The COVID-19 pandemic has certainly allowed us all to do things differently and adapt our lifestyles and habits, whether we wanted to or not. In the Cave Creek Unified District (CCUSD), we started adapting in mid-March when Governor Ducey and Superintendent of Public Instruction Kathy Hoffman closed all Arizona public schools. Our teaching and learning department and our principals, along with lead teachers, worked tirelessly to make sure that after our spring break, our students transitioned seamlessly to virtual schools rather than our typical brick and mortar classrooms. To assist families with technology needs, CCUSD loaned out 1,044 Chromebooks and 15 hotspots so that students would have the tools to continue their studies at home. I could not be prouder of the quick but thorough work our staff produced to make all this happen, including our technology department that continues to man the help desk.

Closed schools also meant that our students who receive meal assistance would still need to have meals during the week. Our child nutrition department wrote for a state waiver to allow CCUSD to feed any child in the community under 18 years old by receiving meals distributed daily in front of Cactus Shadows High School. In addition, Subway owner, Jeff Weckstein, donated Subway sandwiches for the first three weeks of the closure. Harold’s Corral in Cave Creek is providing 70 family meals per week for those needing assistance, jumpstarted with a $2,000 donation from Carefree Kiwanis and private donations from the community, including out-of-state donors. In addition, some community members have generously donated their stimulus checks to support our food distribution.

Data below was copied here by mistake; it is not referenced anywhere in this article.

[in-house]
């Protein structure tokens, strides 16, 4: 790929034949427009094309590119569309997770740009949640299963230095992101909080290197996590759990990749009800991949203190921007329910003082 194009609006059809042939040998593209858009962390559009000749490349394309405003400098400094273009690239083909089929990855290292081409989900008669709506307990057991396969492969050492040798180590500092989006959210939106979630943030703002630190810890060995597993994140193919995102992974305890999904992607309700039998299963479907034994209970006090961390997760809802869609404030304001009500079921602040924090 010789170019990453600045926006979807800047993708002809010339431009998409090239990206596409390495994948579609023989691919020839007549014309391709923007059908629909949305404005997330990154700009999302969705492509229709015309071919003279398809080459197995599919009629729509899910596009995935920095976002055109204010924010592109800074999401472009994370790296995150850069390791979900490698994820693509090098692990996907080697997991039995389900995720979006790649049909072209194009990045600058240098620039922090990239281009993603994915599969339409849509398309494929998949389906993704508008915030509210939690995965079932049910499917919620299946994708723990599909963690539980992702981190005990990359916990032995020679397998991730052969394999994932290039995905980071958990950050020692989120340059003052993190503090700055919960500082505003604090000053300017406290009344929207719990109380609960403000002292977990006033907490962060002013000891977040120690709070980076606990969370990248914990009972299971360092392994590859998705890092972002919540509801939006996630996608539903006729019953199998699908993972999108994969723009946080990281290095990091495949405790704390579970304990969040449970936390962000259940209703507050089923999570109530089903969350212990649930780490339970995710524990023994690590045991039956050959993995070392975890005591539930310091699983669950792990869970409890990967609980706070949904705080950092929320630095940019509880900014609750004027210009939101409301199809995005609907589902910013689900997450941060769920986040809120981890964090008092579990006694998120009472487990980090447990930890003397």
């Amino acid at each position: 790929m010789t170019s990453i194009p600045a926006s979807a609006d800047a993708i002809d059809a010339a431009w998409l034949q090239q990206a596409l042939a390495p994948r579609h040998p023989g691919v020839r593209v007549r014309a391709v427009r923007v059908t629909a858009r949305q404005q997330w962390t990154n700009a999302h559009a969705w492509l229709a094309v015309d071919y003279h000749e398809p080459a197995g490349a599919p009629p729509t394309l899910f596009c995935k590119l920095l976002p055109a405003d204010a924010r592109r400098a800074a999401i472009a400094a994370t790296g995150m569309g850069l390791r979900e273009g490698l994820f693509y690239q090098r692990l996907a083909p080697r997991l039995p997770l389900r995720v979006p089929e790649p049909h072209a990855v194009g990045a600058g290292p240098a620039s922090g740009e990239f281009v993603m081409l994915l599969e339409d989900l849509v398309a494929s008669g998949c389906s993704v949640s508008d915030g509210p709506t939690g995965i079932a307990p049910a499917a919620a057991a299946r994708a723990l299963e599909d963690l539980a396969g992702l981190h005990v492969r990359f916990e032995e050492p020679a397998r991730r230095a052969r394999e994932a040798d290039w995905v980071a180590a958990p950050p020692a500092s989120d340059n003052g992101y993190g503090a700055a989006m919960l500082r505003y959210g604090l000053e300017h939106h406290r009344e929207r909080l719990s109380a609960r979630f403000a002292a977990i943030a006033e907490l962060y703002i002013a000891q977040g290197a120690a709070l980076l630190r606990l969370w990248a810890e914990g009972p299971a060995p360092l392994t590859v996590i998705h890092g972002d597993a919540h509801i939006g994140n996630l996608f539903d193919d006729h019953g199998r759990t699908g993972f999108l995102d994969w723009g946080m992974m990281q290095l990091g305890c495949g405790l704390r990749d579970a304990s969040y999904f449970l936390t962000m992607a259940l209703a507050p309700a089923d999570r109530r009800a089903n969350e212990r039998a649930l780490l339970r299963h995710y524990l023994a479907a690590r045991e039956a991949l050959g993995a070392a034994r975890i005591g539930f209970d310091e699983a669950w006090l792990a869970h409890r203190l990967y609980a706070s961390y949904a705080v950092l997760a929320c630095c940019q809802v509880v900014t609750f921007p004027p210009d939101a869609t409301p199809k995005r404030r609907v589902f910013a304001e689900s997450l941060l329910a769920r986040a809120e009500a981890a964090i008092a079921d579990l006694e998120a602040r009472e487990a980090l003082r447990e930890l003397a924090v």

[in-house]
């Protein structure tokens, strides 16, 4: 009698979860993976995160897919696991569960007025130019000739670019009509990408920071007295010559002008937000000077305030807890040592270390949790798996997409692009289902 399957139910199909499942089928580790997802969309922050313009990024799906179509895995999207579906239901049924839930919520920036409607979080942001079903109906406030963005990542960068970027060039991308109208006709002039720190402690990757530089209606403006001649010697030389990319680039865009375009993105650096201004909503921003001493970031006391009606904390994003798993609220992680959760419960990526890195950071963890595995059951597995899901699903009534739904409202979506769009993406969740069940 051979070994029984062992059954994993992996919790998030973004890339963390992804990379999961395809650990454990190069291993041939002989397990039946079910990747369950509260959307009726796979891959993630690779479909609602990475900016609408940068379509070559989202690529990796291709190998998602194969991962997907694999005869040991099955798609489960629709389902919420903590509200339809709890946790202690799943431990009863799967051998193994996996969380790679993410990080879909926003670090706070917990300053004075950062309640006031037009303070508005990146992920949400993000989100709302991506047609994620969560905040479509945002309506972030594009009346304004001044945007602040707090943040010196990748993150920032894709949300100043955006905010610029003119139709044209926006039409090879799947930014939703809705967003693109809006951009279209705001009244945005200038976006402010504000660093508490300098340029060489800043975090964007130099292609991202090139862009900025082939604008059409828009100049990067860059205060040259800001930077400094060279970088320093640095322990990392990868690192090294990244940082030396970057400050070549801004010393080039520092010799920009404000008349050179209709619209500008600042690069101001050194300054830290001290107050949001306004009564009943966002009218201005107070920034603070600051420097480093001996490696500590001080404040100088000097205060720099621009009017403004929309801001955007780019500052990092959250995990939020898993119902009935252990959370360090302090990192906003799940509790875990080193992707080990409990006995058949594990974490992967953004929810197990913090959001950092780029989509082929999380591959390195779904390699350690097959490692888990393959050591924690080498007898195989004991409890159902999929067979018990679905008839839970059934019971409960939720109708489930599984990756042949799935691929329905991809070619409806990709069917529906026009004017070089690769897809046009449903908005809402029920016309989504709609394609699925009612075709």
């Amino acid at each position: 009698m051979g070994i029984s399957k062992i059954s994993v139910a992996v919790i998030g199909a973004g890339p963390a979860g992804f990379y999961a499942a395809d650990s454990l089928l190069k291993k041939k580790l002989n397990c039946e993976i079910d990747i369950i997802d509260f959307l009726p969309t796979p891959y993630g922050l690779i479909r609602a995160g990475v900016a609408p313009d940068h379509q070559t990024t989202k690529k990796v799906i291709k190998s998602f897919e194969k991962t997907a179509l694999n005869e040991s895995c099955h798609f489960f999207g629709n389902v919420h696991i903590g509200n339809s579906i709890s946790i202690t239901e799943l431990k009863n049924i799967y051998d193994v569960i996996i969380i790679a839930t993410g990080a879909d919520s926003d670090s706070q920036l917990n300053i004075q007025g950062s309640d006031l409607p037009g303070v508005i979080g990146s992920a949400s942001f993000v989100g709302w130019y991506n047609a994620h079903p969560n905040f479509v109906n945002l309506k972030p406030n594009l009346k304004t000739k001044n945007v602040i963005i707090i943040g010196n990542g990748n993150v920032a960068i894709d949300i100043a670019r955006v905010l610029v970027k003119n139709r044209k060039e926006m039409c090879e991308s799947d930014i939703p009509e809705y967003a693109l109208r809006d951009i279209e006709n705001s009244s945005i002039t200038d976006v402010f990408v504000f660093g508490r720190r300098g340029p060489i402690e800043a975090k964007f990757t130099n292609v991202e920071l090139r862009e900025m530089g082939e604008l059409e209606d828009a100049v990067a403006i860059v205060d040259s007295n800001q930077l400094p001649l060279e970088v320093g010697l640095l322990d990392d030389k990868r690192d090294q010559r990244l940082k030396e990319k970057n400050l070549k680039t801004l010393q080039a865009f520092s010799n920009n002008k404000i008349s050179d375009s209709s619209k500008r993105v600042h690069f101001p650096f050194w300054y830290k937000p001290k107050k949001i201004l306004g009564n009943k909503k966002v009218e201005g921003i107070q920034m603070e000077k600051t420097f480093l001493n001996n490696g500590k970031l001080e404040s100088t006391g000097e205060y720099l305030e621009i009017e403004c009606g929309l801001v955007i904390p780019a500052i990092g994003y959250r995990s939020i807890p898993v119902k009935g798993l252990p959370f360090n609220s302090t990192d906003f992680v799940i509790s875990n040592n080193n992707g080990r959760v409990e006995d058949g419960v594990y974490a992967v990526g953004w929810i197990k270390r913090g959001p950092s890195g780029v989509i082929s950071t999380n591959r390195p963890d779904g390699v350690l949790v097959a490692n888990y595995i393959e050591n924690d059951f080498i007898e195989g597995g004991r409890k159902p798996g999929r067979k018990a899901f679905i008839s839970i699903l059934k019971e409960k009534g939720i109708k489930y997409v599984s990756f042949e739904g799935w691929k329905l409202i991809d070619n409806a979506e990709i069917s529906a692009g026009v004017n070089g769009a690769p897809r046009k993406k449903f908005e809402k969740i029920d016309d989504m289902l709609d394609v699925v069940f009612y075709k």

Carefree Floors in Cave Creek donated carpet cleaning for the district buildings and Mission Grove Church donated ten $100 gift cards for staff needing support. An anonymous donor gave $10,000 to support repairs and purchase of Chromebooks that students use for their lessons. We are grateful for such strong support despite being a relatively small community.

Our schools know that our students are missing their classmates and teachers, and our staff are missing the smiles and hugs from our students. Some of our elementary schools have hosted “car parades” where our teachers stand in the parking lot six feet apart with their masks on and our families drive through with signs, balloons and banners on their vehicles. At Black Mountain Elementary School, their spring musical, “Annie,” was cancelled so they put together a virtual production so everyone could still enjoy the performance.

Our eighth graders and high school seniors have received signs for their front yards to congratulate them and both Sonoran Trails Middle School and Cactus Shadows High School have a display wall where promoting or graduating students can post pictures for a group collage. Our CCUSD social media has been highlighting individual CSHS seniors with a picture and what their plans are post-high school. Above all, we cannot change the unprecedented situation the pandemic has caused, but like all situations, it is how we choose to handle things that makes us resilient and strong.